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That Woo-Woo Money Thing

That Woo Woo Money Thing

Diane Gilleland has been writing and podcasting (with Paul over at Dudecraft) about “free” this week, and as always I’ve been reading and listening with giddy excitement because she tackles such big ideas so simply and eloquently.

In her post today over at Make & Meaning, she ends with a point that’s made all the time when people who get Free try to explain the whole shindig to people who don’t quite get it.

Oh Yes! It's FREE
free-sign by Flickr user koka_sexton (CC-Attribution license)

I know it sounds a bit “woo-woo,” but if you’re giving Free for the sake of giving Free, sooner or later the money part works itself out. And along the way, you’ll gain a whole bunch of stuff that’s way more valuable in the end than the money.

We people who grok and love free are totally woo woo about it. That tends to really piss off the hard-numbers business types who like to sit us down and hammer us with questions about profits and expenses and loss leaders and bottom lines (“But,” they demand, “how will you make money?”) and it’s also a little too hand-wavy for people who might want to give it a shot but are a bit risk-averse (“But,” they timidly ask, “how will I pay my rent?”).

I thought I’d elaborate on Diane’s point to take a bit of the sheen of woo woo out of it. If you do Free right, you gain all kinds of intangibles just like Diane explains: you connect with real people and feel satisfaction just from that, and even more so if you develop a further relationship with them; you get praise, and praise feels damn good; you get an audience, sometimes small, but if you do Free right, that audience tends to grow, and if you kick ass, that audience can grow a lot; all these things add up to even more things you can provide to your community (like recommendations and connections), and that just increases the bonds you form and the praise you get.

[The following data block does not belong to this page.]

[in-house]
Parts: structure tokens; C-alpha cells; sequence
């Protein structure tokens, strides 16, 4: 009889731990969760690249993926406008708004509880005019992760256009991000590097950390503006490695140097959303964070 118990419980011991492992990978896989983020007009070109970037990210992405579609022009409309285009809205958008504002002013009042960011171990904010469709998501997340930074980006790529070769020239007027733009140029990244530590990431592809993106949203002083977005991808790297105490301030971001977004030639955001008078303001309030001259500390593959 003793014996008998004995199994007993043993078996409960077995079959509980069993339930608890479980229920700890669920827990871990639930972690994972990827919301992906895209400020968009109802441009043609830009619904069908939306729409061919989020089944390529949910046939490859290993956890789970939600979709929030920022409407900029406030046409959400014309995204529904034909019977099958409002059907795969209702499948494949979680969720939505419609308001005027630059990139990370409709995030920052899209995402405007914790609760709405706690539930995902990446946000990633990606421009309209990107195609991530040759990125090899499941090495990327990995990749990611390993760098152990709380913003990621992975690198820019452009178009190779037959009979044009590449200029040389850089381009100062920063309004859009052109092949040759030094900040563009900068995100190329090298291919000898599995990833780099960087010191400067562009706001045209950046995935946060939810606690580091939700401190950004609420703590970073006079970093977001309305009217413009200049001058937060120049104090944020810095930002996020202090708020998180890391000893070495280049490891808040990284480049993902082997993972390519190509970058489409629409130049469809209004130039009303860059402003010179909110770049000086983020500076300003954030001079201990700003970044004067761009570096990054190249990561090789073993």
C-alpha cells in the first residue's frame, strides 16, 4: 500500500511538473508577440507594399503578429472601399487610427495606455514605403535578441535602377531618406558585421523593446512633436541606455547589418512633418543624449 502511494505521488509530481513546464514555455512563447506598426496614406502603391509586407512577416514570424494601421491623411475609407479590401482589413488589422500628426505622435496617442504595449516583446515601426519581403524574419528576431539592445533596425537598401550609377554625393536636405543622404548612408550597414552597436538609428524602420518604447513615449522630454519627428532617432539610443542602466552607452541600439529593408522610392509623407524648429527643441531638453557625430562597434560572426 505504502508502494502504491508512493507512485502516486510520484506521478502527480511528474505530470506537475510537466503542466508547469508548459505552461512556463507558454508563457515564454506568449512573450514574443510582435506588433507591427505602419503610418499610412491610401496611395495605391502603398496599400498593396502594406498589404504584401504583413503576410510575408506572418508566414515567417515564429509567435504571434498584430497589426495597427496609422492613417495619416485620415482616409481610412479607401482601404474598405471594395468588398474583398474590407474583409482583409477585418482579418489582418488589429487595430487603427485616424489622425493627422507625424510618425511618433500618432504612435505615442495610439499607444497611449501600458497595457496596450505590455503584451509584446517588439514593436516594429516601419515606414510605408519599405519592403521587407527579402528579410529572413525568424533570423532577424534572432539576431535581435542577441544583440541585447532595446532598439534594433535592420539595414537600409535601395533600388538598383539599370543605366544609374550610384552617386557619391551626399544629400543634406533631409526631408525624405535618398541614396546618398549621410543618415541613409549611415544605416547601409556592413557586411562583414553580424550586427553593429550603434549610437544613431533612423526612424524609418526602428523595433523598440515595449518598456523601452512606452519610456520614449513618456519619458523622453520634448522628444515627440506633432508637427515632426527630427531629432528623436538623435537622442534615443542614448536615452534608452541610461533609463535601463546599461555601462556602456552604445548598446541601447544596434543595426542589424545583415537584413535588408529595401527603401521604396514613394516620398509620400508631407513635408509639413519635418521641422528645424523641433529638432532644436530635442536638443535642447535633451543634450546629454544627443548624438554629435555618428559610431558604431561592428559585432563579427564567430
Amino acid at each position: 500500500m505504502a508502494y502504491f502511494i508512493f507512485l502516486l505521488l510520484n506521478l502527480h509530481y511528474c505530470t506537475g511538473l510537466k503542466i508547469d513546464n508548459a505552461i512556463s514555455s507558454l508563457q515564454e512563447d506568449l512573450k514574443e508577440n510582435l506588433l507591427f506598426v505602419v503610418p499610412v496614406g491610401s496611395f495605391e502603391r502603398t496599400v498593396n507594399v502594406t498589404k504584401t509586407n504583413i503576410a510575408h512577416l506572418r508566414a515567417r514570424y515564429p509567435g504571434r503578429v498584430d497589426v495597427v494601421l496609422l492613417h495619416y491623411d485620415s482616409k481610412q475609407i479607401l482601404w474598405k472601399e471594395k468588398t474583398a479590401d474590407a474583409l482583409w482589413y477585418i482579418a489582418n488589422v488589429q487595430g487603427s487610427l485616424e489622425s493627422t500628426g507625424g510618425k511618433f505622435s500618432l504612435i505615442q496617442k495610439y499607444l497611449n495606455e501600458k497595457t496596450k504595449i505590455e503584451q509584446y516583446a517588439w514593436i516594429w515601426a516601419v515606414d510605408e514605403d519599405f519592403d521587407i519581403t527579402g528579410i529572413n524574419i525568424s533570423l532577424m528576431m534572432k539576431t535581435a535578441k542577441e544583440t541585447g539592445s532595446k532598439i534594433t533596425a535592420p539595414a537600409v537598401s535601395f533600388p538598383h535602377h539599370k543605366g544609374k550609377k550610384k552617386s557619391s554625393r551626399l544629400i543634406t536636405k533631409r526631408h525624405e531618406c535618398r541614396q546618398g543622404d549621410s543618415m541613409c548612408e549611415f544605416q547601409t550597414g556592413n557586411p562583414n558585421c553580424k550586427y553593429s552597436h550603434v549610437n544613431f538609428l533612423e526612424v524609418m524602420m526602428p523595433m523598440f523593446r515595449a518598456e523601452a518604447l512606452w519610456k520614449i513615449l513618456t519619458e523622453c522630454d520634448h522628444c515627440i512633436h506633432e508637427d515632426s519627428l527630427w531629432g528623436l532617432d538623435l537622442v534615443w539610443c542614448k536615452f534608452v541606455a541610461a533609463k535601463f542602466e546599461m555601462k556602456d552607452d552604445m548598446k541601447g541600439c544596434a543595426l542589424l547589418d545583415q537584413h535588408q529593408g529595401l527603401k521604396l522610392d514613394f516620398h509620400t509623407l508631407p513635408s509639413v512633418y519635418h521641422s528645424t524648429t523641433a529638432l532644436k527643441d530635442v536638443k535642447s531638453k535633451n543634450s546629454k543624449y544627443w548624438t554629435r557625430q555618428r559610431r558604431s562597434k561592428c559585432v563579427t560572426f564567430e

The money doesn’t really just materialize, though. There’s one thing you have to do to get the money: seize (the right) opportunities when they come around. You don’t need to have an air-tight business model if you don’t want one. Free involves deliberately winging it. With a good emphasis on the deliberate AND on being comfortable winging it.

Here’s how that all worked for me:

In 2004 I started a website on a lark. I didn’t know about Free and I didn’t know about the crafts industry and I didn’t know about editing or publishing. I just opened my big mouth, and as it turns out that’s very much in line with who I am – I’m a big-mouth-opener, and much of my life consists of the usually-positive consequences of that.

So this website. It was free for everyone and it cost me a little money in hosting fees. Oh, and it struck a nerve. I worked hard at it, to the point that I started turning away paying work because I needed more time and energy to focus on the Free. Many people thought I was nuts. But I had a feeling and my partner was supportive, and I went with it.

About nine months after I started the site I got an email from a major book publisher asking if I would like to write a book. That came with money.

A couple of months after that I got an email from a smaller book publisher asking if I’d like to write a book. That one also came with money.

A few months after that I was asked if I’d like to write a magazine column. Yeah, I got paid for that.

Each of the two books had a follow-up book that also involved money.

Then I started talking to a third publisher about writing a book inspired by the website that started it all. I and all the people who had contributed to that website for free got paid for that book work.